Weight Transfer Drill

Golf Swing Weight Transfer Drill

What I like to do on the range when I am working on something is to over-correct the issue I’m having at the particular time. I feel that when correcting a slice, I want to hit a nasty hook to start with to feel what it feels like, and get your muscles and swing to feel what it takes to hit a hook. After over-correcting for a few shots, then it’s easier to work backwards to find the happy medium.


One of the biggest causes to slicing the ball is failure to get your weight shifted to the left side at impact and follow-through. If you struggle with weight shift in your golf swing, and this is one of the reasons you slice the ball, give this a shot. One drill I will do to combat a slice, is shift my weight from my right side on the backswing to so far in front of the ball at impact and follow-through that after I hit the ball I have to take a step forward. Because my momentum in shifting my weight from right side to left side during the swing, it will carry me off balance. This is ultimately not the ideal, but it’s a drill I use in the meantime to unlearn some bad habits, and figure out how to fix a golf slice.

When you have your weight in front of the golf ball at impact, you will naturally close the club face down. A slightly closed club face at impact will result in hook spin on the ball. Because your weight is more on your left side at impact, your club has, in a way fallen behind and needs to catch up to the rest of your body. In your arms’ attempt to catch the golf club back up to the rest of your body, you will have a tendency to begin to close the club face prior to impact because that’s the only natural way for your arms to begin swinging around your body and up through the follow-through when your weight is in front of the ball at impact.

So when I’m struggling with hitting too many fades when I don’t want to be, it’s often because my weight is still behind the ball, and I’ll resort to this exercise to over-exaggerate what it feels like to get my weight shifted to the left side. And then work backwards from there to find where my weight is equally balanced at impact.

If you’re one who hardly ever hits a golf draw or hook, and don’t know why or how it happens, you should concentrate on where your weight is at impact. There’s a good chance that you never get your weight back to square at impact and are always behind the ball. And often times, I’ve been playing with people and they’ll actually step backward right after contact. When you lose your balance backwards after impact, nothing good can ever come out of that. You’ll notoriously slice the ball, and lose so much distance and power, it’s a shame. It doesn’t have to be like that, and you you can fix your golf slice with a couple easy corrections.

Have you ever watched a tour player when they’re stymied behind a tree, and their only shot is to hit a big hook around the tree to draw the ball back to the green? Watch them closely next time. Without fail, they will hit the ball and have to step forward because they’ve gotten their weight so far in front of the ball they can’t keep their balance, and have to take a step forward. This is by design. Tiger Woods is most recognizable for this when he hits a big hook to get him out of trouble, he’ll begin walking right away because the momentum of the weight shift to the left side naturally propels him forward.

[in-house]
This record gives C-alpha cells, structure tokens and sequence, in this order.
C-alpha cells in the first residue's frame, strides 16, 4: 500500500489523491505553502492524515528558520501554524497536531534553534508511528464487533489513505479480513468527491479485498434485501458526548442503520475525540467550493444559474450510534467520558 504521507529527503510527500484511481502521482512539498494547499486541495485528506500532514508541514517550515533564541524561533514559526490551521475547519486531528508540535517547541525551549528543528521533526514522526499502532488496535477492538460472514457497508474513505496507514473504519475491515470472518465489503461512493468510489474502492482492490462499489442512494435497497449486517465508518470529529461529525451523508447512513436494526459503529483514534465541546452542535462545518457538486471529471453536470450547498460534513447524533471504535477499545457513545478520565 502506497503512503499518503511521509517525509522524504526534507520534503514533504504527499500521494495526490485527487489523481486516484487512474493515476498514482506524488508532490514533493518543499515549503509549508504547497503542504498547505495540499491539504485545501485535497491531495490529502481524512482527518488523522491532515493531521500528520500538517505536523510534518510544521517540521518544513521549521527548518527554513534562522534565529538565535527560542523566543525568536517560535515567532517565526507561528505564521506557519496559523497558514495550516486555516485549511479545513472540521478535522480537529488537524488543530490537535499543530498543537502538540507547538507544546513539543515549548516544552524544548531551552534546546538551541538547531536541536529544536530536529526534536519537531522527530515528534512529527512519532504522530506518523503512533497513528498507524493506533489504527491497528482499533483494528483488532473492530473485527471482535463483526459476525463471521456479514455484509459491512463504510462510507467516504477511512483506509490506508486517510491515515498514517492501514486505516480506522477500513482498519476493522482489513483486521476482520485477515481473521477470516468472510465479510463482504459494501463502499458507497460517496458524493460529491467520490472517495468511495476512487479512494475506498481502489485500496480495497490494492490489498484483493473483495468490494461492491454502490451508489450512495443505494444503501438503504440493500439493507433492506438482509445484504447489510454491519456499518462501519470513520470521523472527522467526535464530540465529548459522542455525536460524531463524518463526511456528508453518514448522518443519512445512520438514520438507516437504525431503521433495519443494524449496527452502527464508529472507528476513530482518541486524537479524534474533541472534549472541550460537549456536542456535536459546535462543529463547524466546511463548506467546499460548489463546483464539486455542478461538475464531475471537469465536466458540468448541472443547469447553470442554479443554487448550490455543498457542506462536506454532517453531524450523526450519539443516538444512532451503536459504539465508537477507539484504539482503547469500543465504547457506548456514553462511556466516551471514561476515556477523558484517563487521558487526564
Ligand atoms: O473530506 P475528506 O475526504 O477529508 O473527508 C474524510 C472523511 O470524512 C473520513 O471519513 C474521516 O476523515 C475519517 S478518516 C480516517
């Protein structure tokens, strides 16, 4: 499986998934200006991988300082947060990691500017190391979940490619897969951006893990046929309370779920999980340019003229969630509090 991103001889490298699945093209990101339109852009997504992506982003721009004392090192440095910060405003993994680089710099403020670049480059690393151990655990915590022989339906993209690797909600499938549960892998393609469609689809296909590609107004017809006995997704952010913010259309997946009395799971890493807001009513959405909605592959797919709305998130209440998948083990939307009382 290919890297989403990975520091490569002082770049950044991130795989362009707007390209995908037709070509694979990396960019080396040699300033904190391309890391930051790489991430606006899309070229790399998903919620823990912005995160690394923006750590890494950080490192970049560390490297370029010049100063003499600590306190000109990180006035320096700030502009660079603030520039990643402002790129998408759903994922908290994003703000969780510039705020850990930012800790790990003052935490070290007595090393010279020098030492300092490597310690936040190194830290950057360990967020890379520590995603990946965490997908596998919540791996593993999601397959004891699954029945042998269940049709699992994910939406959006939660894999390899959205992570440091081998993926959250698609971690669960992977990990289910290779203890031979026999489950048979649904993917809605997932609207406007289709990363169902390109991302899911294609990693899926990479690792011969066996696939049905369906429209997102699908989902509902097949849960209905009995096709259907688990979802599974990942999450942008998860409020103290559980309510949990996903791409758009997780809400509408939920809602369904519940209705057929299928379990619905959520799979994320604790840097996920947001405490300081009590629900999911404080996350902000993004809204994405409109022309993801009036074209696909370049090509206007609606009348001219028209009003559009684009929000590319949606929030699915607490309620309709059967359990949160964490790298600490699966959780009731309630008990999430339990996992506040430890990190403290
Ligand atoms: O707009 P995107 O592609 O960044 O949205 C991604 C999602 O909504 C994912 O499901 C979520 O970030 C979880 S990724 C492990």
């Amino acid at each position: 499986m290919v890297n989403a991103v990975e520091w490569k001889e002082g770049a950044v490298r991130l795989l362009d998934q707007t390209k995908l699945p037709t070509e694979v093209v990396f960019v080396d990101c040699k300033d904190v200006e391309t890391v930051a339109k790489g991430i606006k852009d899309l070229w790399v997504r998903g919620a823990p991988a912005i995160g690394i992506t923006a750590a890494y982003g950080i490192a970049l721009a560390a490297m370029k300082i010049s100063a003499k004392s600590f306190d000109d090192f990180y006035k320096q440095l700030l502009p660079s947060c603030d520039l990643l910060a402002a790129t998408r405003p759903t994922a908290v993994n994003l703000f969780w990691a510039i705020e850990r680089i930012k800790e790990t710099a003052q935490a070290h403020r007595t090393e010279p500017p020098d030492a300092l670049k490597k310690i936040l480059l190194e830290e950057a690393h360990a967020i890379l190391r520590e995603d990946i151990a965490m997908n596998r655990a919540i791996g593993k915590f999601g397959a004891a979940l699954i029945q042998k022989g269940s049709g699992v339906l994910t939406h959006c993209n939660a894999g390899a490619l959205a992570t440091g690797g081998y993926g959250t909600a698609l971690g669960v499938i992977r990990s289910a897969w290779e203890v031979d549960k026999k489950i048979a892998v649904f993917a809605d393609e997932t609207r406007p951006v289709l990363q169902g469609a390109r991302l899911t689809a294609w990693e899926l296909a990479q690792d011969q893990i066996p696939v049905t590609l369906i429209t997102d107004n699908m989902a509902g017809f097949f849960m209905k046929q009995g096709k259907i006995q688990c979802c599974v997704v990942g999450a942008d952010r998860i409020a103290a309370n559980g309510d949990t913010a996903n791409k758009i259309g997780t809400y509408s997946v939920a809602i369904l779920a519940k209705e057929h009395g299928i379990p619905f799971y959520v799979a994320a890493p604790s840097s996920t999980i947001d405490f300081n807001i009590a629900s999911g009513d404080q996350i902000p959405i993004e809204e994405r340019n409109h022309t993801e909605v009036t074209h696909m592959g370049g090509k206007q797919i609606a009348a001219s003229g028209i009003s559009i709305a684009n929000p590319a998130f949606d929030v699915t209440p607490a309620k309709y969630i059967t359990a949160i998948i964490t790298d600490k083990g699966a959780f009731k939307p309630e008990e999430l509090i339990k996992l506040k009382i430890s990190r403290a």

On the contrary, do you remember when Sergio Garcia was in the final round with Tiger Woods of the PGA Championship? I think it was 1999 when Sergio had just come on the scene as a pro. Sergio had hit his tee shot on one hole on the back nine to the right and was behind a huge tree right close to the trunk. His only shot was to swing and close his eyes pretty much for fear of the ball ricocheting off the tree.

If you remember this, it was an amazing shot that somehow landed on the green. He went on to lose the tournament to Tiger by a stroke, but the shot that he hit was an illustration of how to hit a slice. Sergio was falling backward when he made contact with the ball. At impact, his weight was behind the ball, and it was this that contributed to the huge slice that he had to put on the ball to bring it back to the green because he was aimed so far left to avoid the trunk of the tree. After he made the shot he went running and jumping up the fairway as we’ve all seen on TV many times as one of the classic shots in golf reruns.

The role that your weight shift plays in your golf swing is enormous and is probably one of the two main contributing factors to why you slice the ball (swinging the club on an outside to inside path being the other main cause for a golf slice). Next time you’re on the course or on the range, consciously pay attention to where your weight is at impact and if you have a tendency to finish your swing flat footed or with your weight behind the ball.

You watch professional golfers on TV. You see how they finish their shots on their follow throughs right? If they’re right handed, they all finish in nice balance and they’ve shifted their weight to the left side, and only the tip of their right toe is touching the ground as they pose and watch the shot. There’s a good reason they do this. It’s because their weight has been shifted to their left side where it should be following a proper golf shot. Just try making this pose while still carrying weight on the right side. It’s not possible unless maybe you’re a ballerina.

Over exaggerate your weight shift to the left side to start with, and you’ll start seeing shots hook. This will give you some confidence, and that’s a great place to be on the golf course. We can work with that.  

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